Supergirl is best when it sticks to the heart of the show: the women

Contributed by
Nov 27, 2017

As far as superhero adaptations go, Supergirl has been something of an unforeseen surprise. The series, which originally launched on CBS in 2015, was the first planned live-action appearance for the character since her brief stint on the CW’s Smallville; prior to that, there’d been only one other attempt to give Kara Zor-El her own film series with 1984’s Supergirl, albeit with mixed results.

Due to these varying levels of success, it’s no wonder both long-time devotees and new followers of the character looked to the approach of Supergirl’s premiere with a combination of optimism and trepidation. The good news is that the show has delivered, for the most part, on what fans were hoping for. Now in its third season over at the CW, Supergirl’s had its ups and downs in terms of storylines and time afforded to certain characters - but when the show decides to focus on its strengths it’s a reminder of how powerful a comic book adaptation can really be when done right. For Supergirl, that means putting women front and center in the story.

No Supergirl story would be effective without Kara herself, and as a show Supergirl benefits wholeheartedly from Melissa Benoist in the titular role. As the superheroine, Benoist infuses Kara with both heart and power, as well as passion and vulnerability. It’s the kind of duality that’s essential to the character, not simply in the navigation of both her “secret” identity and her public hero persona but her believability on-screen. Season one primarily followed Kara’s attempt at a complicated balancing act as she juggled her 9-to-5 job at Catco with her newly-shouldered responsibilities as the costumed superhero of National City. There were emotional aspects to Kara’s journey as well: her interpersonal relationships with family and friends alike. None were more compelling, though, than her connections with other women.

In Supergirl’s first season, it was encouraging to see considerable story time given to the essential female figures in Kara’s life - both at work and at home. At the former, it was Cat Grant (Calista Flockhart), a professional authority figure for Kara during her tenure as Cat’s assistant. What the series later came to emphasize over the course of season one was that Cat didn’t just represent the media owner that was going to be bossing her employees around; she wound up becoming more than a mentor for Kara and Supergirl in different-but-equal measure, but also something closer to a maternal figure. Although the show frequently toyed with the possibility of whether Cat had discerned Kara’s true self, it was never relevant even after that question was answered at the end of the following season. The significant evolution of that relationship, and the final conversation they had before Cat left the series, had always been the most significant part.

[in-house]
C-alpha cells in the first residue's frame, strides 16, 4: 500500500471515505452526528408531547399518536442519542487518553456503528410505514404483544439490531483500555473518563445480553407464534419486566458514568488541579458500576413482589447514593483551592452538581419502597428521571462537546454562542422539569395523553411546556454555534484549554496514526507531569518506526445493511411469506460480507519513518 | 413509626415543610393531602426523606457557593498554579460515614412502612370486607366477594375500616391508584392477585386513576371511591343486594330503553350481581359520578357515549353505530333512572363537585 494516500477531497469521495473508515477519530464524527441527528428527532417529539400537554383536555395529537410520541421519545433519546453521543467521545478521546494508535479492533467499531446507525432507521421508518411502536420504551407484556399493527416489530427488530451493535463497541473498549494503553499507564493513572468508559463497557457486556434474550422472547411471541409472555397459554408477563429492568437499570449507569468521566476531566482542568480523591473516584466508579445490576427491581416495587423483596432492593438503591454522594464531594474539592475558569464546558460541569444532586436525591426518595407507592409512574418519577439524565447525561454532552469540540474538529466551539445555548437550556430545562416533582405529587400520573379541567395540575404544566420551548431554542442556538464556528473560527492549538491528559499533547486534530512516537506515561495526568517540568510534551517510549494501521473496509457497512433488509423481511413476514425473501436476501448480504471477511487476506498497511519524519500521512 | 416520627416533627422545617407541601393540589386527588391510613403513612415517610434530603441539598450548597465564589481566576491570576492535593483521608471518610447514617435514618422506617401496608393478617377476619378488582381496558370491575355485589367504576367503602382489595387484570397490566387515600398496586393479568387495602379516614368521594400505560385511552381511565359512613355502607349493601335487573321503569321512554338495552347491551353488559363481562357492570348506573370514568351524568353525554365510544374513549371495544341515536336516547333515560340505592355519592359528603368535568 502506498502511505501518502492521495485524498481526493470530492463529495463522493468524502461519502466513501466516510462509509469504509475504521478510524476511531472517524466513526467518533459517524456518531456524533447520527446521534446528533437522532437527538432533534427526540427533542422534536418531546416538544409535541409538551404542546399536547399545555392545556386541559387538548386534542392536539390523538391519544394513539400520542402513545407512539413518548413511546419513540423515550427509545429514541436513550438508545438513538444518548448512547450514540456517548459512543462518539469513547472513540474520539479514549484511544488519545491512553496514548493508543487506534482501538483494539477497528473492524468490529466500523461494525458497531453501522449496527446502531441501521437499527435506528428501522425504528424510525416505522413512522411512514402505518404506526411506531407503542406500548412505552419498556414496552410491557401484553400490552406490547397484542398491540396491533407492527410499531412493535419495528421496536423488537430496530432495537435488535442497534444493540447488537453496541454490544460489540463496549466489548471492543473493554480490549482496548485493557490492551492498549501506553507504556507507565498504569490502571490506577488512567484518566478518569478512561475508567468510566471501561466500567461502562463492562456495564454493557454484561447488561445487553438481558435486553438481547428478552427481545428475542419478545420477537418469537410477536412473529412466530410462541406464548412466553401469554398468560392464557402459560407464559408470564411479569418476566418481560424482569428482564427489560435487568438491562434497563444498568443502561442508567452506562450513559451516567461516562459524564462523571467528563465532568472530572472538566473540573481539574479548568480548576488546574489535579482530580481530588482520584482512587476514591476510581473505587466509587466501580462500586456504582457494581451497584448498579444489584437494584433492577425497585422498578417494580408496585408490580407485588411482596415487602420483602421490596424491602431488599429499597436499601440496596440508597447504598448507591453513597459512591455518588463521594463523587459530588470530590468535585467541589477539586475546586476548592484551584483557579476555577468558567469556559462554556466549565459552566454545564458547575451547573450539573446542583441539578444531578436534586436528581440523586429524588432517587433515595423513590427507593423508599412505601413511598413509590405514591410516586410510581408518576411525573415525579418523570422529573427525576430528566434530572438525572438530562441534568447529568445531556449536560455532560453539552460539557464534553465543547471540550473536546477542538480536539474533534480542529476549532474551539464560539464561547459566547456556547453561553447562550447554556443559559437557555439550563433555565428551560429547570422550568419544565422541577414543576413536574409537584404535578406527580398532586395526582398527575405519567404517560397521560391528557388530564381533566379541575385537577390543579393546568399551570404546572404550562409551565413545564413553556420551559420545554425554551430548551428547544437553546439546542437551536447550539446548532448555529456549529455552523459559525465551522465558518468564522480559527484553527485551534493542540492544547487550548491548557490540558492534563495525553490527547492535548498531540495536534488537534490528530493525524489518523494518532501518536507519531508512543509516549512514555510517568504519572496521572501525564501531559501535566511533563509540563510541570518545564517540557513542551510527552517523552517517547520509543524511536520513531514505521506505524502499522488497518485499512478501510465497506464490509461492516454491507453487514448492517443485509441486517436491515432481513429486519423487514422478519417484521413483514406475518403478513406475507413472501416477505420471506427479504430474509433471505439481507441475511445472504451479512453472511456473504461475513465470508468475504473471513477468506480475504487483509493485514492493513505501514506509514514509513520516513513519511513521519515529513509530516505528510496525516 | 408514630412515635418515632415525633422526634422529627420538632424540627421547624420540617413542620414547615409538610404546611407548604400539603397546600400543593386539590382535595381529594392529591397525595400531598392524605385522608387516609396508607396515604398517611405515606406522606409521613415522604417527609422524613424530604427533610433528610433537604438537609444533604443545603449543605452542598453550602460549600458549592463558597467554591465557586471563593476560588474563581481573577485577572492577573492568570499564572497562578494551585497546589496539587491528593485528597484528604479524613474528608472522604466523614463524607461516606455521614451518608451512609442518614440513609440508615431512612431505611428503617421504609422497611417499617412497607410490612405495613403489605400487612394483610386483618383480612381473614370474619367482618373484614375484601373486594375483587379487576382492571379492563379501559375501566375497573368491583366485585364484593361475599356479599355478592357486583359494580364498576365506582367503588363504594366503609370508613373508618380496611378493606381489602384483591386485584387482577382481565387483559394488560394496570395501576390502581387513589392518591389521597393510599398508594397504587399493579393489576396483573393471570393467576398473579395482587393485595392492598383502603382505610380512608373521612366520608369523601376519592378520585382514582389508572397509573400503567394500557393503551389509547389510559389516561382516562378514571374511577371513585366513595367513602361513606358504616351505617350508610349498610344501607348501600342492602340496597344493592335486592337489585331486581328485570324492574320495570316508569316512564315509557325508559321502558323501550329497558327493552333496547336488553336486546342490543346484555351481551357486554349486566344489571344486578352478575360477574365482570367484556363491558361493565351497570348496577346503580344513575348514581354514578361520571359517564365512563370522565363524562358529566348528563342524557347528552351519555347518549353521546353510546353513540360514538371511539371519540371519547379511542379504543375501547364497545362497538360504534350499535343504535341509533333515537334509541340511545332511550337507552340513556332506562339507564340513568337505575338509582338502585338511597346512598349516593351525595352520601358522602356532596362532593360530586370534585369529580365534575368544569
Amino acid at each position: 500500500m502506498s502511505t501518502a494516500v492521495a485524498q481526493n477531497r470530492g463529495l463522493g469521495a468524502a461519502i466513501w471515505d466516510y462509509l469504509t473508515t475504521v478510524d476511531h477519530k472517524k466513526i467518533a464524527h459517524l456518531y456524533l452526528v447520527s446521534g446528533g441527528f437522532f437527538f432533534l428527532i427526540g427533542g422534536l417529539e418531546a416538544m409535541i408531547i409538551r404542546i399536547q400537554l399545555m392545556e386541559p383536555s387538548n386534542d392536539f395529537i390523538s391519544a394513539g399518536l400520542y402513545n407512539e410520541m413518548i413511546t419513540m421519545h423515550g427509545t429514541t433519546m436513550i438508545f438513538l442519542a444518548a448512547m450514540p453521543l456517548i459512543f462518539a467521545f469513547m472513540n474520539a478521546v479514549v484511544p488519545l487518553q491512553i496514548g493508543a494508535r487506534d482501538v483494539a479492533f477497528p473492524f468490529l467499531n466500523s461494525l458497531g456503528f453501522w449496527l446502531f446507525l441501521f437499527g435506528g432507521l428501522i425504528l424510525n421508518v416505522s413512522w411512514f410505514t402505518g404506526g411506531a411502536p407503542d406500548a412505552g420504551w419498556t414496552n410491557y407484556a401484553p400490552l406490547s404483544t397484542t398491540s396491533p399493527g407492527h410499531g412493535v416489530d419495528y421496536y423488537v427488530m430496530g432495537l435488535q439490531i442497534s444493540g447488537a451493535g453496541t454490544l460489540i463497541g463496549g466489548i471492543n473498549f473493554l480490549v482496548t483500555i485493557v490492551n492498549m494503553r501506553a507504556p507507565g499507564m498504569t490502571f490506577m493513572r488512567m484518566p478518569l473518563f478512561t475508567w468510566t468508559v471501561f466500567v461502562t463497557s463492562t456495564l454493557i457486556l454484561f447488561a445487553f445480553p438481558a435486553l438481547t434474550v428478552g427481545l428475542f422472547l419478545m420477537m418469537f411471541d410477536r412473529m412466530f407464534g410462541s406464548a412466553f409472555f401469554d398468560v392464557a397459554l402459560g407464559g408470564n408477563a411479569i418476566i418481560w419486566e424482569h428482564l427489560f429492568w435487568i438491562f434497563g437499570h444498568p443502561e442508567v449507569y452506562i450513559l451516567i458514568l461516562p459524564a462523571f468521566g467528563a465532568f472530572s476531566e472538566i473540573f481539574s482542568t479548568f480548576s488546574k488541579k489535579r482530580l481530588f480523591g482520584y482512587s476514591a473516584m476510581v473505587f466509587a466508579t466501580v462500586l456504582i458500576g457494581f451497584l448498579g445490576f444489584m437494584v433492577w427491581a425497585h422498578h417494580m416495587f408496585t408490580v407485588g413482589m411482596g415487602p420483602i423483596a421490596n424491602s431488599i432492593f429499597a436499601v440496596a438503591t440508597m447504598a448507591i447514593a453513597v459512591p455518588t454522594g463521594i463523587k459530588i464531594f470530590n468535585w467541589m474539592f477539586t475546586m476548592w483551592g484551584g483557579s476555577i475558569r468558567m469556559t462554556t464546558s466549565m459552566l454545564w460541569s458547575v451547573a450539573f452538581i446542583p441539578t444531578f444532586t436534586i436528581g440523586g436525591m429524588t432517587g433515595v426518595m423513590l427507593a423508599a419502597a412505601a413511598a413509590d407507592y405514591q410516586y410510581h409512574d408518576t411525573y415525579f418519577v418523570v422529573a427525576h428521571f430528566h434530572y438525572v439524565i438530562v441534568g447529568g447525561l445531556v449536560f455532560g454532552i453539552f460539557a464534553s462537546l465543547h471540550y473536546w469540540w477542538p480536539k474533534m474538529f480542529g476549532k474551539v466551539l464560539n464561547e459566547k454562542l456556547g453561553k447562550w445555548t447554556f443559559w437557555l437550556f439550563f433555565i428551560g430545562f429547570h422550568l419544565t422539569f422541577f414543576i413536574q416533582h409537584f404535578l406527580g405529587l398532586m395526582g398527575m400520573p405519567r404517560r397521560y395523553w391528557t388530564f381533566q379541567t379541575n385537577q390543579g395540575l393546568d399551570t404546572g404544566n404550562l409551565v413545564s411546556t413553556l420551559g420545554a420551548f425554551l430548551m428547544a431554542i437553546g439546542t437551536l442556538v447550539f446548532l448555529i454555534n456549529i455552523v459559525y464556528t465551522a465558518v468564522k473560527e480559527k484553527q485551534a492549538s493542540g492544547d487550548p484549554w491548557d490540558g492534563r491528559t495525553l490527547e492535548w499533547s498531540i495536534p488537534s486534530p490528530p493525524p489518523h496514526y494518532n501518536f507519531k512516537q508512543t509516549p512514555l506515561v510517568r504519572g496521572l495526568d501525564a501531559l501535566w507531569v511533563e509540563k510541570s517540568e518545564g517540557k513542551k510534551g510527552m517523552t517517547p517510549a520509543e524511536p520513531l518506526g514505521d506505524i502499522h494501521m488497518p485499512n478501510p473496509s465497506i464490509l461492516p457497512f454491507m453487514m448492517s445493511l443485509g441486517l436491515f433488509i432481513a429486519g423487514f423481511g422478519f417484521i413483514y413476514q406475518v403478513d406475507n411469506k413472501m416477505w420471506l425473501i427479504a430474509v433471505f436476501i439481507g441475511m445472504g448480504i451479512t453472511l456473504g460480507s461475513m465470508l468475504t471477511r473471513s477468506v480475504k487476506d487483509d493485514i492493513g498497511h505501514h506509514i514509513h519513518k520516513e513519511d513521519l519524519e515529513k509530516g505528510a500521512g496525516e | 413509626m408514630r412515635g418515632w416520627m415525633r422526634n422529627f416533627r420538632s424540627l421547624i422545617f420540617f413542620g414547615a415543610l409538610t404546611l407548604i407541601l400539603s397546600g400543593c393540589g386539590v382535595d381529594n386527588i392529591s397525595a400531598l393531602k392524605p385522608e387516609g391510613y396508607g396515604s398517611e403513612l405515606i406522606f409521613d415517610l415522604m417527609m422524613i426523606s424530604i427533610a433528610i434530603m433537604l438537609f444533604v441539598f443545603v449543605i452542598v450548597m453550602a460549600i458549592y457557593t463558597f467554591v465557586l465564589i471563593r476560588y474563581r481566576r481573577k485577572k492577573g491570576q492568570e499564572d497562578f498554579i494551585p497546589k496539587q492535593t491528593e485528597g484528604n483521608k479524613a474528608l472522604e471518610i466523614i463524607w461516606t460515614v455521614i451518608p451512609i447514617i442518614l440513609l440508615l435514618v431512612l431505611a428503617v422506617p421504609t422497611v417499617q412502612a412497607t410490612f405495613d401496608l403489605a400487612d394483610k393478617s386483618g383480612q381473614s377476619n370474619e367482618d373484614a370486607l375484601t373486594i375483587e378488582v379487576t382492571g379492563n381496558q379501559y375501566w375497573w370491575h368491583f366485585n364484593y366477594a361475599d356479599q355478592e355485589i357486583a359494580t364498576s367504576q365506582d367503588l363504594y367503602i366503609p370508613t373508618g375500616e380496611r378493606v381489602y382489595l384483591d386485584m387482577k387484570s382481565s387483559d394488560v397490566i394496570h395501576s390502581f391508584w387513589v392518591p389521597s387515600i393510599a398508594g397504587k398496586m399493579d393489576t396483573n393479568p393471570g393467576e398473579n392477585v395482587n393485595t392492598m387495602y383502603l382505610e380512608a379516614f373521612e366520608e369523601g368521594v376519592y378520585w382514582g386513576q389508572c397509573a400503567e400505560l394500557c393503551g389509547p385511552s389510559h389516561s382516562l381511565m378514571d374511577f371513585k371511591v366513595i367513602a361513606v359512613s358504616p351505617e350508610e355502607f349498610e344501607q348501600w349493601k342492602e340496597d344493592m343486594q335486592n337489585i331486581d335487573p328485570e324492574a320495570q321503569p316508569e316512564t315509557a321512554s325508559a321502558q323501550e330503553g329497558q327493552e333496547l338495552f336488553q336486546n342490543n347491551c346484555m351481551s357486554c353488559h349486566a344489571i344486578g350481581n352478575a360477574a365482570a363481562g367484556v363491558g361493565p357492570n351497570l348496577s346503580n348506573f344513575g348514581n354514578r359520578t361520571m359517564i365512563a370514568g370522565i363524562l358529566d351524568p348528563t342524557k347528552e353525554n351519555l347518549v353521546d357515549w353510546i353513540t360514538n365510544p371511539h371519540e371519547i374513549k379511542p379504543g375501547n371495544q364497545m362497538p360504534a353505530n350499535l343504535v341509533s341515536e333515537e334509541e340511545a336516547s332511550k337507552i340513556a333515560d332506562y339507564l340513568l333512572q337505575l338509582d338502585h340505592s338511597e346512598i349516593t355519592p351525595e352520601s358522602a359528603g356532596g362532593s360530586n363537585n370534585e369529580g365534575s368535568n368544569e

The emotional core of the first season also lay closer to home for Kara in her growing rapport with her adoptive sister, Alex Danvers (Chyler Leigh). Their journey proved to be an evolving one as well, especially since Kara wasn’t the only one with a massive secret to keep. When Alex revealed that she had been working at the Department of Extranormal Operations (DEO) as an extension of her assumed responsibility to look after Kara, it was initially the source of a lot of conflict between the two sisters until both came to the realization that they were stronger together rather than apart. Kara may not have known she could divulge her secret with Cat, but she could always rely on Alex to keep her secret - as well as find a safe haven in which to decompress after a long day of superheroism. As their relationship strengthened, so too did the series; it’s difficult to find a scene between the Danvers sisters that doesn’t embody some of the best emotional beats between female characters on television. Other superhero adaptations tended to fall back on the anchor of a romantic link to ground a story, but Supergirl was the exception to the rule at first. Kara certainly wasn’t immune to those kinds of attachments - and the show occasionally delved into aspects of her love life like work crushes or bad first dates - but they also weren’t the focus of her narrative.